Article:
Ontario Bill 124 will be repealed. This is what happened

The Ontario government has said it will repeal Bill 124, a law that capped pay increases for public sector workers for three years, after a provincial court upheld a ruling that found it unconstitutional.

Here’s a look at how we got here:

What is Bill 124?

He Law to Protect a Sustainable Public Sector for Future Generations it received royal assent on 7 November 2019. The aim of the bill was to cap public sector wages in an effort to help eliminate the deficit.

Officials argued that the legislation should be “exceptional and limited in duration.”

Who was impacted by this?

Bill 124 affected all public sector workers, such as teachers, nurses, and other public employees.

When did you go to court?

The legislation received a lot of criticism, especially from unions representing public sector workers.

Ten applicants took the case to court, arguing that the bill violated a section of the Canadian Charter of Rights and Freedoms that protects meaningful collective bargaining. The province argued that the Charter does not guarantee “unlimited annual raises for public sector workers.”

What happened?

In November 2022, Judge Markus Koehnen released an 80-page decision arguing that House Bill 124 infringes on applicants’ rights to freedom of association and collective bargaining.

“The Charter protects not only the right to associate, but also the right to a meaningful process in which unions can bring to the table those issues that concern workers and discuss them in good faith,” Koehnen wrote.

The government immediately said it would appeal the decision in court, arguing that it “erred in holding that the financial impact of the law’s limits on compensation increases substantially interferes with the defendant’s rights to a meaningful collective bargaining process.”

What happened to the appeal?

On Monday, the Ontario Court of Appeal ruled in favor of the workers, finding it violated the collective bargaining rights of public sector workers.

ontario court of appeal

“Due to the law, organized public sector workers, many of whom are women, racialized and/or low-income, have lost the ability to negotiate for better compensation or even better working conditions that have no monetary value “, he claimed. the court wrote in its decision.

The court said that while governments can try to maintain compensation increases on a given issue, they cannot override the collective bargaining process.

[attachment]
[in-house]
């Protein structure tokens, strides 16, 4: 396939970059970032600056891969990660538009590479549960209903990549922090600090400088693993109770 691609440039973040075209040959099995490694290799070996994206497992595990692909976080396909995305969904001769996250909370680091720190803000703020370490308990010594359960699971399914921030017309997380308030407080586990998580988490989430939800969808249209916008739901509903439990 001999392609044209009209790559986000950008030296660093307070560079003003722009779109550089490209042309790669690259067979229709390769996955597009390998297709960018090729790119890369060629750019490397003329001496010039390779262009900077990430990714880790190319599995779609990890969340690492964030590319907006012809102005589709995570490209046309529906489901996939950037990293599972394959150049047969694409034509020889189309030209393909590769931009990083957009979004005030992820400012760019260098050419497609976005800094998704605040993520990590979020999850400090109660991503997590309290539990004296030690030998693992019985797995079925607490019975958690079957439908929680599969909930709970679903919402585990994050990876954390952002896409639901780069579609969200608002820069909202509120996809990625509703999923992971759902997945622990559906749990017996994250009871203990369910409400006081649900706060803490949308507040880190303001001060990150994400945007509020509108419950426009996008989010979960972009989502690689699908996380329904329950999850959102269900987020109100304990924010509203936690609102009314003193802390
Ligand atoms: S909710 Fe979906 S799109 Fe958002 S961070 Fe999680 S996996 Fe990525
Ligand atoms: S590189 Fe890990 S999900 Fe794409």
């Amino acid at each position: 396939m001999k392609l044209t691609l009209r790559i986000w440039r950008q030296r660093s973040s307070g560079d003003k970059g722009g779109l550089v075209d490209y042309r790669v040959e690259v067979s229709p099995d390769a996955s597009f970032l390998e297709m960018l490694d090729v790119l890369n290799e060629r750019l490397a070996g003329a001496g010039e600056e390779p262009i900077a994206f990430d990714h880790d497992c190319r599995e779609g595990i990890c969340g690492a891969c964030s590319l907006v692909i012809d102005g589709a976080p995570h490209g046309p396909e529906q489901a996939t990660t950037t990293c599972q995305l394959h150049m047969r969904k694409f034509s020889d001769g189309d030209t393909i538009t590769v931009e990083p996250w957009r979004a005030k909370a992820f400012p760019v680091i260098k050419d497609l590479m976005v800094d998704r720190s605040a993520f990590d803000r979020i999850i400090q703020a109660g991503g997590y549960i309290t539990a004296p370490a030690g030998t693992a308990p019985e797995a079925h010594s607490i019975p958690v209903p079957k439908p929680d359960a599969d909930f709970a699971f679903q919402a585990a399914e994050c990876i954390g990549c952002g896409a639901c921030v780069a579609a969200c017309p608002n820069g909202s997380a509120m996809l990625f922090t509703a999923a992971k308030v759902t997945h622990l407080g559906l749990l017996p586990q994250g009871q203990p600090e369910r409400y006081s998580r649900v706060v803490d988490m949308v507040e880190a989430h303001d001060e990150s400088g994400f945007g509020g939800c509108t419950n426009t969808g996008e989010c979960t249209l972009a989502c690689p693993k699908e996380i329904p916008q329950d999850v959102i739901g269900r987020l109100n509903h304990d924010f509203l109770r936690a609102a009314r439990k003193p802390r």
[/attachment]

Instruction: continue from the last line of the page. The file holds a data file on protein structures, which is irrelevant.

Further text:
However, the court said the law is only unconstitutional for workers represented by unions.

Whats Next?

The Ford government said Monday night that it will not file another court appeal. The government said it will take steps to repeal Bill 124 in the coming weeks. He also said he would introduce regulations to exempt non-union and non-union workers from Bill 124 until it is repealed “to resolve worker inequality.”

David Ford

While the case was being heard in court, the government had gradually paid compensation to these workers, who included nurses and teachers, to make up for lost wages.

How much is this?

Premier Doug Ford told reporters that the government has “spent billions” on Bill 124. While the Progressive Conservatives have not assigned a dollar figure to the legislation, a report from the Financial Accountability Office of Ontario suggests the cost between 2022 and 2028 will amount to about $13.7. billion.

“FAO’s current spending forecast now assumes that all public sector employees, union and non-union, who were subject to Bill 124 will receive salary increases to adjust for the impact of the legislation,” the report says.

“The Province has also recorded a contingent liability of $2.5 billion in the 2022-23 Ontario Public Accounts to recognize the potential impact of retroactive payments.”

In 2022, the FAO predicted the government would have to pay around $8 billion if the court challenge was successful.

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